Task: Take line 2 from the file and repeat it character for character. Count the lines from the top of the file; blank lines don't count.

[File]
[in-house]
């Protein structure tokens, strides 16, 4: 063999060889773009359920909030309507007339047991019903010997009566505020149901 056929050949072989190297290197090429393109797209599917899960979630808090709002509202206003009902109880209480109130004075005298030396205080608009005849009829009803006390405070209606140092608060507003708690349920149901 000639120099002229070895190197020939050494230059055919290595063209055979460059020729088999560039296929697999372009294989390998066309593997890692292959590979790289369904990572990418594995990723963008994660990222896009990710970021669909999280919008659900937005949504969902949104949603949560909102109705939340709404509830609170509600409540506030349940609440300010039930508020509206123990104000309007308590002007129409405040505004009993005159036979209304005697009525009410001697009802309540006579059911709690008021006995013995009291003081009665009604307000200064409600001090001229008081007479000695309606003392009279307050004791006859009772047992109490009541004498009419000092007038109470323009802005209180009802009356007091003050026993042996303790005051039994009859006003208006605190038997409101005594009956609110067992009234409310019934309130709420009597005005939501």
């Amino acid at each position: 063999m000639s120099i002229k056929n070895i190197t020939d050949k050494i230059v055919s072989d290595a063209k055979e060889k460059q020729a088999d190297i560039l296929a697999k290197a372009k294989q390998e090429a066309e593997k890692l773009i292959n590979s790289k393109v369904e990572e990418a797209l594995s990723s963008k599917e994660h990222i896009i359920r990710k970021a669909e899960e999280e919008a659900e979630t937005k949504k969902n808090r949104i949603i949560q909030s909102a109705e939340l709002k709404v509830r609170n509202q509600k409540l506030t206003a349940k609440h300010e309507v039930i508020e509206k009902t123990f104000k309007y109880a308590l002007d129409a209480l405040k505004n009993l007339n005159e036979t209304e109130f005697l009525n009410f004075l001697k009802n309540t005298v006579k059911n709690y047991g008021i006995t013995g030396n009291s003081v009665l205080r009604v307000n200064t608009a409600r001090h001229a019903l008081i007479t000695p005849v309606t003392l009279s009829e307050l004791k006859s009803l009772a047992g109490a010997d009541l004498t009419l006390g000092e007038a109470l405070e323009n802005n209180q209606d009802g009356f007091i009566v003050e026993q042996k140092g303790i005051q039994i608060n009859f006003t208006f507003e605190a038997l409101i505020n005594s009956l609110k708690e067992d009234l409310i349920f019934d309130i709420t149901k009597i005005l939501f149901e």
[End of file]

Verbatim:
């Protein structure tokens, strides 16, 4: 063999060889773009359920909030309507007339047991019903010997009566505020149901 056929050949072989190297290197090429393109797209599917899960979630808090709002509202206003009902109880209480109130004075005298030396205080608009005849009829009803006390405070209606140092608060507003708690349920149901 000639120099002229070895190197020939050494230059055919290595063209055979460059020729088999560039296929697999372009294989390998066309593997890692292959590979790289369904990572990418594995990723963008994660990222896009990710970021669909999280919008659900937005949504969902949104949603949560909102109705939340709404509830609170509600409540506030349940609440300010039930508020509206123990104000309007308590002007129409405040505004009993005159036979209304005697009525009410001697009802309540006579059911709690008021006995013995009291003081009665009604307000200064409600001090001229008081007479000695309606003392009279307050004791006859009772047992109490009541004498009419000092007038109470323009802005209180009802009356007091003050026993042996303790005051039994009859006003208006605190038997409101005594009956609110067992009234409310019934309130709420009597005005939501």